Ireland Refutes Polisario's Manipulative Manoeuvres

Ireland Refutes Polisario's Manipulative Manoeuvres

In a recent diplomatic episode, Ireland found itself at the centre of a crude attempt at manipulation orchestrated by the leader of the Polisario separatist militia, Brahim Ghali. The latter, in the throes of media hype, pretended to be on an "official" visit to Dublin, in a bid to artificially legitimise his separatist cause. In the face of this blatant attempt at mystification, the Irish authorities have raised their voices to firmly denounce these deceptive manoeuvres.

In a scathing and unambiguous statement issued through its Embassy in Rabat, Ireland dispelled the shadows of the Polisario lie. Firstly, it is emphasised that the Polisario leader's presence in Ireland was strictly "private" and not "official", as the separatist propagandists had claimed. Ireland's official statement clarifies: "The visit of Polisario Front representatives to Ireland last week was a private visit", organised by a pro-Polisario micro association operating in Ireland. The Irish government made it clear that it was in no way involved in or responsible for this activity, which it had not authorised.

In the same vein, it is categorically stated that the separatists were not received by any member of the Irish government. Ireland's official statement, issued by its Embassy, points out with acerbic phlegm that the separatists' visit "was not based on an official invitation". Despite their insistent requests and the support of their intermediaries, the separatists had no discussions - either official or unofficial - with the Irish Prime Minister Leo Varadkar or his services, nor with the Minister for Foreign Affairs Micheal Martin.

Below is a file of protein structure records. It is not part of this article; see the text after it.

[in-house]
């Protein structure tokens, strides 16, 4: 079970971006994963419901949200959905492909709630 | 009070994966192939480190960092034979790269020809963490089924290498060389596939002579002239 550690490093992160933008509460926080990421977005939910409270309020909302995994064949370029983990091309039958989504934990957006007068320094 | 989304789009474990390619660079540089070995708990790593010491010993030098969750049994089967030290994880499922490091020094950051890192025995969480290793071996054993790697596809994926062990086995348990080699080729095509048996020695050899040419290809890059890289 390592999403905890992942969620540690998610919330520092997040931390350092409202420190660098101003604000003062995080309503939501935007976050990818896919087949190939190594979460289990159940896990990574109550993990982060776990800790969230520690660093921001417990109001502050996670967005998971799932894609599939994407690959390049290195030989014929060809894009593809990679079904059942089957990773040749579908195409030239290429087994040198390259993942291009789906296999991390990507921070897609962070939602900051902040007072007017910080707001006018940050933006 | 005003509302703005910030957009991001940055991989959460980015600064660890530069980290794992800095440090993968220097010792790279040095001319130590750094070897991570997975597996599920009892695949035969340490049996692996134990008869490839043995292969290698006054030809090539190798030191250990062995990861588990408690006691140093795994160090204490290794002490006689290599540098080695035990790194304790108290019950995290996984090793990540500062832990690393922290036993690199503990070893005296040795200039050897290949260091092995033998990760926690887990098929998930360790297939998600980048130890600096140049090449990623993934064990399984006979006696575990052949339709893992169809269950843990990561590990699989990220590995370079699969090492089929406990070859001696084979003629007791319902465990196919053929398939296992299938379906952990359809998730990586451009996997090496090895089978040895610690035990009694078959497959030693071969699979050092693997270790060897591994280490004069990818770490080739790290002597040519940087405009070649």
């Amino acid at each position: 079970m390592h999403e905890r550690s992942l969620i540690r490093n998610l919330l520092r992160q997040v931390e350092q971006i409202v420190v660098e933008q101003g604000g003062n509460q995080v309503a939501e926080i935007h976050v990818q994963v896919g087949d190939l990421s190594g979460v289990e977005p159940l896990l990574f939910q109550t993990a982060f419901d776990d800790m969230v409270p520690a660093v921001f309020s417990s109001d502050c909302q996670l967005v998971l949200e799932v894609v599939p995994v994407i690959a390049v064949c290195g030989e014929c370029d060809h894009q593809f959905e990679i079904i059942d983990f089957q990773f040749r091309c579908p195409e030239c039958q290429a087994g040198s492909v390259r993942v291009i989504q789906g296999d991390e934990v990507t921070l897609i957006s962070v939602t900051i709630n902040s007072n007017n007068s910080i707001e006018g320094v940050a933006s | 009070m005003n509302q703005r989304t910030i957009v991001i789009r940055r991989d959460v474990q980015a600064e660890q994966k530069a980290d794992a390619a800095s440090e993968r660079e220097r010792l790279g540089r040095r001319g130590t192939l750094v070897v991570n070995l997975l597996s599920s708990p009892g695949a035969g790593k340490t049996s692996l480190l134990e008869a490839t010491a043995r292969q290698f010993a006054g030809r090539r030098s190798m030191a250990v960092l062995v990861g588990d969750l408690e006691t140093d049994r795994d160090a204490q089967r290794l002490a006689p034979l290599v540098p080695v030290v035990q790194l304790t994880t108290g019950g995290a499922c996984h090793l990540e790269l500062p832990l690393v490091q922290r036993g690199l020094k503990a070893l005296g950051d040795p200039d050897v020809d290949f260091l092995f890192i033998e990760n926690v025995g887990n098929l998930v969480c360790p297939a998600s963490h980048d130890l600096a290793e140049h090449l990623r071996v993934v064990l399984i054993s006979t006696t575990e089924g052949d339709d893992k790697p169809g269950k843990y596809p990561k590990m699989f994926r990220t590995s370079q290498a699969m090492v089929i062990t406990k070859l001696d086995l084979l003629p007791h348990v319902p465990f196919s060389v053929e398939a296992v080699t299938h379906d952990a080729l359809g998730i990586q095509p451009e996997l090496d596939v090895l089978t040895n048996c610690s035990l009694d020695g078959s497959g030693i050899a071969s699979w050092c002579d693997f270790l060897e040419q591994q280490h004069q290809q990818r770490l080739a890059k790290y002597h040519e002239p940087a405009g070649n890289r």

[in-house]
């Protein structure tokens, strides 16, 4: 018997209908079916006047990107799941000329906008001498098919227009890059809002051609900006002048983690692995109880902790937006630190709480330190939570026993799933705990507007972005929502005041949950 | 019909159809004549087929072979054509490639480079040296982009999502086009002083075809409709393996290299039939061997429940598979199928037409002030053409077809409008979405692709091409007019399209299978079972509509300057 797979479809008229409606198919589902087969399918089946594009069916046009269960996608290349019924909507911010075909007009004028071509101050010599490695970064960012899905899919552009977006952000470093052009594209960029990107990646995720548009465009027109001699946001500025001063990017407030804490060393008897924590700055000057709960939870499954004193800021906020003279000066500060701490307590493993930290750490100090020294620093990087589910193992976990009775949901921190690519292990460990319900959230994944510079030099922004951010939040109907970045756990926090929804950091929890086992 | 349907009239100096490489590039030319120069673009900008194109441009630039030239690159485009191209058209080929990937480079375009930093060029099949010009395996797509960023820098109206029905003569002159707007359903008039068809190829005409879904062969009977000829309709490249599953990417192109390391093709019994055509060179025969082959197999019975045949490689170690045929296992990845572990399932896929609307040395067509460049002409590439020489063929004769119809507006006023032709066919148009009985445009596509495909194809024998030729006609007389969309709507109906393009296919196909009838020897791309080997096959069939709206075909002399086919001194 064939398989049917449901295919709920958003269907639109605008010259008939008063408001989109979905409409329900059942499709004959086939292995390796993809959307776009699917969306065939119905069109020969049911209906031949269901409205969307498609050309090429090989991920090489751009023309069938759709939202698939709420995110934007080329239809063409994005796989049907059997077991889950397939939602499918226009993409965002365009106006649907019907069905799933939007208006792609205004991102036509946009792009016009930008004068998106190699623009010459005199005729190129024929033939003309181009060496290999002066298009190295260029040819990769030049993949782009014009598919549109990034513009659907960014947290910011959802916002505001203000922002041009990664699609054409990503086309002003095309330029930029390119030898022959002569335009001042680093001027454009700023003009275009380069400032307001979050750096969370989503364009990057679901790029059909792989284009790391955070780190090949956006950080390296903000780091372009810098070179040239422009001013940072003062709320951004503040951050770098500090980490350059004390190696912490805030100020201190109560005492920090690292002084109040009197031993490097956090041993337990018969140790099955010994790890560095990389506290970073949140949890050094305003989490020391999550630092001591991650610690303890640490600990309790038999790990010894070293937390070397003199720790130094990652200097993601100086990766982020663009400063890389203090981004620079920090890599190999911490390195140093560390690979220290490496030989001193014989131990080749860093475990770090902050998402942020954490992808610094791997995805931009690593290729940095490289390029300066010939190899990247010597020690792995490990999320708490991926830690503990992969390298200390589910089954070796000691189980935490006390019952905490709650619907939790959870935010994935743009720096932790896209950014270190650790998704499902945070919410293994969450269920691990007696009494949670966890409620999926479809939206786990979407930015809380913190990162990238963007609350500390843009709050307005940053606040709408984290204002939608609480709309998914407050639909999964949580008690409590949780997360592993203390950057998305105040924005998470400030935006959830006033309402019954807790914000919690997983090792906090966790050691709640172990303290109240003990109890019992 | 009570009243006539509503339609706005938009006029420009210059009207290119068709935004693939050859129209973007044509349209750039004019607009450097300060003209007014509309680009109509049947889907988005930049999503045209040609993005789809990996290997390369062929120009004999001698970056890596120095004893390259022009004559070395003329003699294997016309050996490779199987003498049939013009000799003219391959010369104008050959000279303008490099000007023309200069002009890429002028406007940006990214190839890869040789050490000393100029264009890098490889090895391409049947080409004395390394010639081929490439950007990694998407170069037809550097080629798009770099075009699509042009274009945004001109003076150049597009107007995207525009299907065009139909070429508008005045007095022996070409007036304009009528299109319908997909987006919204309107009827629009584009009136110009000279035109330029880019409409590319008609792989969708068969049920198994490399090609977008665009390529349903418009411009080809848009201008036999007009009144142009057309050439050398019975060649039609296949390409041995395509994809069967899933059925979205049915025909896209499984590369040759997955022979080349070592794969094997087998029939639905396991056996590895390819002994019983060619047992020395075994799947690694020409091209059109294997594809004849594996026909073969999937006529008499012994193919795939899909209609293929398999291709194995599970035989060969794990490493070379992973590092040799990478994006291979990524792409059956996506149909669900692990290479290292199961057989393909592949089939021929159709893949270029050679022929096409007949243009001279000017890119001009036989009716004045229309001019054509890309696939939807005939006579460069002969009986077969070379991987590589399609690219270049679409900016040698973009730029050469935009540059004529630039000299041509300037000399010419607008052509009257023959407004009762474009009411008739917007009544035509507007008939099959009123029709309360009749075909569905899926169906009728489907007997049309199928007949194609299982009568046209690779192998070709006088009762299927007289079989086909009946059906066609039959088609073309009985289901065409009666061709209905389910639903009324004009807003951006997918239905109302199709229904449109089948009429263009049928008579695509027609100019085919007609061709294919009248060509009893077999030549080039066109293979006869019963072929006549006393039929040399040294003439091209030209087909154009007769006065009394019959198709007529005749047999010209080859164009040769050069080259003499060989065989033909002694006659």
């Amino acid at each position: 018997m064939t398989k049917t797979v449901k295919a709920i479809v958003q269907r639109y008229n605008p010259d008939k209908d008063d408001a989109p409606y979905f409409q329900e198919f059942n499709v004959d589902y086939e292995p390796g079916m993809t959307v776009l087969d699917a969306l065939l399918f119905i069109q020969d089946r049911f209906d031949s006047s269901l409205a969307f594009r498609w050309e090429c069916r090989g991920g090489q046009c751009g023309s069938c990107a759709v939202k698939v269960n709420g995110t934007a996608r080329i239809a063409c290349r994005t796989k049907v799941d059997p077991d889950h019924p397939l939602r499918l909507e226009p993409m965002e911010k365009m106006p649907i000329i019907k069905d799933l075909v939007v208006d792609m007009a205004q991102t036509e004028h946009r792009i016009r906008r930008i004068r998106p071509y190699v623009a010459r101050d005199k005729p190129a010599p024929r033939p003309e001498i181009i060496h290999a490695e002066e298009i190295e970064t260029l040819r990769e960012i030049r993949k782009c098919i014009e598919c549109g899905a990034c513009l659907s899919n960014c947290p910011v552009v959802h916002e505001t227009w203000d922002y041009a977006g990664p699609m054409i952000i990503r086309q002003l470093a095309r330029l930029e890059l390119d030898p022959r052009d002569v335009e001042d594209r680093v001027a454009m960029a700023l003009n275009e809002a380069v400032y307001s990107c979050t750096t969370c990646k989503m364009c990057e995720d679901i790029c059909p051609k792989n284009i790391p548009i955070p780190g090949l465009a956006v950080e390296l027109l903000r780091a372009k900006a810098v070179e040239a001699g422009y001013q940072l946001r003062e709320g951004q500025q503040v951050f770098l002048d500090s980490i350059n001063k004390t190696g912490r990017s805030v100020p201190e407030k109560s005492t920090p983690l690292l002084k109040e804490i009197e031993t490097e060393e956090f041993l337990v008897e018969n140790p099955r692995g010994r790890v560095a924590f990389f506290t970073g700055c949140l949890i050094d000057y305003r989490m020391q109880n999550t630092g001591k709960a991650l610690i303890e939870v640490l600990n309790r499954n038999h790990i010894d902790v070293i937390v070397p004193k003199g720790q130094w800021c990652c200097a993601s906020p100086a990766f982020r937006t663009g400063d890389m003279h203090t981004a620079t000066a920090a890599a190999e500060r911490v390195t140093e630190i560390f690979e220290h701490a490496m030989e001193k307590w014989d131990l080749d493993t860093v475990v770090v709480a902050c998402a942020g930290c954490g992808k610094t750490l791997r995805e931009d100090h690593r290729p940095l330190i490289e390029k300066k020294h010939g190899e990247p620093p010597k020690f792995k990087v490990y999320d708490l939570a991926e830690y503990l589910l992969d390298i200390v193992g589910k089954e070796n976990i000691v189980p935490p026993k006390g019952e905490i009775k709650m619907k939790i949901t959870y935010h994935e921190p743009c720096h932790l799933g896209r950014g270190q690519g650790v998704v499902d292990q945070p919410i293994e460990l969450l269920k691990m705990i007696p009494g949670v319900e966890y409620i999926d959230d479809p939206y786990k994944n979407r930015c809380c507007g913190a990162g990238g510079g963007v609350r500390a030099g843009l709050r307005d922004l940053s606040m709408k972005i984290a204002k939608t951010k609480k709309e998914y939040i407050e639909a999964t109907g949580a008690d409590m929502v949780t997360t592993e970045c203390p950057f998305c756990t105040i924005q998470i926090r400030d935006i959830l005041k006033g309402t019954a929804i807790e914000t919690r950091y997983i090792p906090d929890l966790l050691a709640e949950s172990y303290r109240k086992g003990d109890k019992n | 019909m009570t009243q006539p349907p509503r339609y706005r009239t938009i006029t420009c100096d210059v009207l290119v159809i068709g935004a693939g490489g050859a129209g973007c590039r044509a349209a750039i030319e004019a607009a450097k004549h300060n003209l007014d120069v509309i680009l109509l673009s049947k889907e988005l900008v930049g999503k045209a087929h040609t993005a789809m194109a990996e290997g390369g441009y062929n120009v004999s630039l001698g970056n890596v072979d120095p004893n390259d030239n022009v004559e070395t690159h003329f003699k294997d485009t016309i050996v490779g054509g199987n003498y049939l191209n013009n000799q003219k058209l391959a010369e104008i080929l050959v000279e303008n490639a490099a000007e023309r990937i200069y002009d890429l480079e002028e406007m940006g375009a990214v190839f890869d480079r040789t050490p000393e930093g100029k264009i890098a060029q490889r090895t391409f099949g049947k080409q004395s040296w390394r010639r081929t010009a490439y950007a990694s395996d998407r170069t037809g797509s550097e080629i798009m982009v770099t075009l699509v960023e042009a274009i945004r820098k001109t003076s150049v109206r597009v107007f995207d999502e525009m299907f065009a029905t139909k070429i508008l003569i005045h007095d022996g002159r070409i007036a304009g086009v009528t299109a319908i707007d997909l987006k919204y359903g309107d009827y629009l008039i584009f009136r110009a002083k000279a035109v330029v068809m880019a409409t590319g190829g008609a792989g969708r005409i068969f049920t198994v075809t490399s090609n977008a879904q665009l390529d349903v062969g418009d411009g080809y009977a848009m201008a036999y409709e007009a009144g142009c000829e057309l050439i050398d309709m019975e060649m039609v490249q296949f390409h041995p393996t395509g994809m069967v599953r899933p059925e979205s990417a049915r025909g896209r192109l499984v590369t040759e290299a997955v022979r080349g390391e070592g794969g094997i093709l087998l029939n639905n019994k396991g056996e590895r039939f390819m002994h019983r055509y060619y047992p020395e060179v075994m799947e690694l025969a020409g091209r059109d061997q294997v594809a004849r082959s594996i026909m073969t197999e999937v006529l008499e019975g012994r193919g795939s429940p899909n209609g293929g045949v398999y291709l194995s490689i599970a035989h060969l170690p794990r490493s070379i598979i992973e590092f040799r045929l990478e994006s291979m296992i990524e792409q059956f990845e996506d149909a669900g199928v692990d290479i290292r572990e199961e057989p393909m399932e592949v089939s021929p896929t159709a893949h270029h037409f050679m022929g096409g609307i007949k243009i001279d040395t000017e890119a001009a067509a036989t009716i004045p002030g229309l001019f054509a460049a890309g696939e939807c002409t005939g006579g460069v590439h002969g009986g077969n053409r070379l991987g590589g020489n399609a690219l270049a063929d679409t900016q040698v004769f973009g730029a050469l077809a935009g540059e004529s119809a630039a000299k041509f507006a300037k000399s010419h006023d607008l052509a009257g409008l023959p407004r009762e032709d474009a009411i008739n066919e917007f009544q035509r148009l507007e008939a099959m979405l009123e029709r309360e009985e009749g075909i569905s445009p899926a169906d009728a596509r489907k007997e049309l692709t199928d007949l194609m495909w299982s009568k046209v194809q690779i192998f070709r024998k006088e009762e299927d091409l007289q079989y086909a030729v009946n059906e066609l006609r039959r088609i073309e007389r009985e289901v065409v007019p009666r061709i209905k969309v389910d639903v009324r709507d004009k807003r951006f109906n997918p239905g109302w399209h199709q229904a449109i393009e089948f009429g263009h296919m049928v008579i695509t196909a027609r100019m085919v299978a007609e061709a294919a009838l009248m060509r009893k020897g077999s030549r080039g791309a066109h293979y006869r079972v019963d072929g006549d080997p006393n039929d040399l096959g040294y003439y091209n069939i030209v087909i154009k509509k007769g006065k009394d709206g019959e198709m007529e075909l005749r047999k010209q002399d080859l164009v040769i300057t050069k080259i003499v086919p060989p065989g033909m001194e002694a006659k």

It is also stated that the agents of the separatist militia have not been received by the Irish legislature. The Speakers of both Houses, as well as the Chairman of the Joint Committee on Foreign Affairs, declined to meet with them. Only certain members of parliament who were sympathetic to the separatist group and who acted as their intermediaries welcomed them, in a personal capacity - and not on behalf of Parliament.

Ireland's position on the question of the Moroccan Sahara has been vigorously reaffirmed. Ireland's official statement, issued by its embassy, states unequivocally that "Ireland does not recognise" the so-called "SADR" (Sahrawi Arab Democratic Republic).

Finally, it is emphasised that Ireland, faithful to its constructive stance, maintains a firm and constant position. This position, in line with the principles of the Irish government, is reaffirmed in today's official Irish statement: "Ireland's longstanding position on Western Sahara is one of full support for the United Nations-led process and the Secretary-General's efforts to achieve a final and mutually acceptable political settlement on this issue".

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